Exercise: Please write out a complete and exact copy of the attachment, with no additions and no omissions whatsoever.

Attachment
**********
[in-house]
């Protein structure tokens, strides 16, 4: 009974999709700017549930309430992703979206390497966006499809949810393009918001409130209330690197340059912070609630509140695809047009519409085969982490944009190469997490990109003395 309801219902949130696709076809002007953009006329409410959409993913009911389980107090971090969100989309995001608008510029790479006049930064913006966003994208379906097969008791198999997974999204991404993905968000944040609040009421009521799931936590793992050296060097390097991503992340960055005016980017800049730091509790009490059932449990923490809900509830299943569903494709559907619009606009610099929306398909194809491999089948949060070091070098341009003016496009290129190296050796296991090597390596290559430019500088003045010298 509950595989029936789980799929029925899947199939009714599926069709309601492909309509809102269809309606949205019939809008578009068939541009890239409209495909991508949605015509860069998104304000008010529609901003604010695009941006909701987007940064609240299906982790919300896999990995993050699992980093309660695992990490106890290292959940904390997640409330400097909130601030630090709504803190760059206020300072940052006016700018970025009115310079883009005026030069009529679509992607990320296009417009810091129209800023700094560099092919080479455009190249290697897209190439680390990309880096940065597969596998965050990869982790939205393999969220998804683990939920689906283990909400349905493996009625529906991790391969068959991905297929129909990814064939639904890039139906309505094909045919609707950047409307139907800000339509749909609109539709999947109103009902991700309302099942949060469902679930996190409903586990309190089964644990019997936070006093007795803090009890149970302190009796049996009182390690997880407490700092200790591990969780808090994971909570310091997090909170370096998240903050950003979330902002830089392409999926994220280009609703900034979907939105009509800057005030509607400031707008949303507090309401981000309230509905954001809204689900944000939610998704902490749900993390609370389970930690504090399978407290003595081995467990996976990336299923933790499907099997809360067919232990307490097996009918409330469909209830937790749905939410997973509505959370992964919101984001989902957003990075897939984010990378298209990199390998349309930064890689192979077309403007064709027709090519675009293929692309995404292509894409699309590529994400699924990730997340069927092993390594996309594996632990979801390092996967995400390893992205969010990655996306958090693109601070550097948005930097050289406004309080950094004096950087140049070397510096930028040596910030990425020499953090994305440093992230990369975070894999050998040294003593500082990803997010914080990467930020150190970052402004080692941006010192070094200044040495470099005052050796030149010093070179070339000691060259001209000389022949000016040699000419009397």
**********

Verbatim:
[in-house]
């Protein structure tokens, strides 16, 4: 009974999709700017549930309430992703979206390497966006499809949810393009918001409130209330690197340059912070609630509140695809047009519409085969982490944009190469997490990109003395 309801219902949130696709076809002007953009006329409410959409993913009911389980107090971090969100989309995001608008510029790479006049930064913006966003994208379906097969008791198999997974999204991404993905968000944040609040009421009521799931936590793992050296060097390097991503992340960055005016980017800049730091509790009490059932449990923490809900509830299943569903494709559907619009606009610099929306398909194809491999089948949060070091070098341009003016496009290129190296050796296991090597390596290559430019500088003045010298 509950595989029936789980799929029925899947199939009714599926069709309601492909309509809102269809309606949205019939809008578009068939541009890239409209495909991508949605015509860069998104304000008010529609901003604010695009941006909701987007940064609240299906982790919300896999990995993050699992980093309660695992990490106890290292959940904390997640409330400097909130601030630090709504803190760059206020300072940052006016700018970025009115310079883009005026030069009529679509992607990320296009417009810091129209800023700094560099092919080479455009190249290697897209190439680390990309880096940065597969596998965050990869982790939205393999969220998804683990939920689906283990909400349905493996009625529906991790391969068959991905297929129909990814064939639904890039139906309505094909045919609707950047409307139907800000339509749909609109539709999947109103009902991700309302099942949060469902679930996190409903586990309190089964644990019997936070006093007795803090009890149970302190009796049996009182390690997880407490700092200790591990969780808090994971909570310091997090909170370096998240903050950003979330902002830089392409999926994220280009609703900034979907939105009509800057005030509607400031707008949303507090309401981000309230509905954001809204689900944000939610998704902490749900993390609370389970930690504090399978407290003595081995467990996976990336299923933790499907099997809360067919232990307490097996009918409330469909209830937790749905939410997973509505959370992964919101984001989902957003990075897939984010990378298209990199390998349309930064890689192979077309403007064709027709090519675009293929692309995404292509894409699309590529994400699924990730997340069927092993390594996309594996632990979801390092996967995400390893992205969010990655996306958090693109601070550097948005930097050289406004309080950094004096950087140049070397510096930028040596910030990425020499953090994305440093992230990369975070894999050998040294003593500082990803997010914080990467930020150190970052402004080692941006010192070094200044040495470099005052050796030149010093070179070339000691060259001209000389022949000016040699000419009397």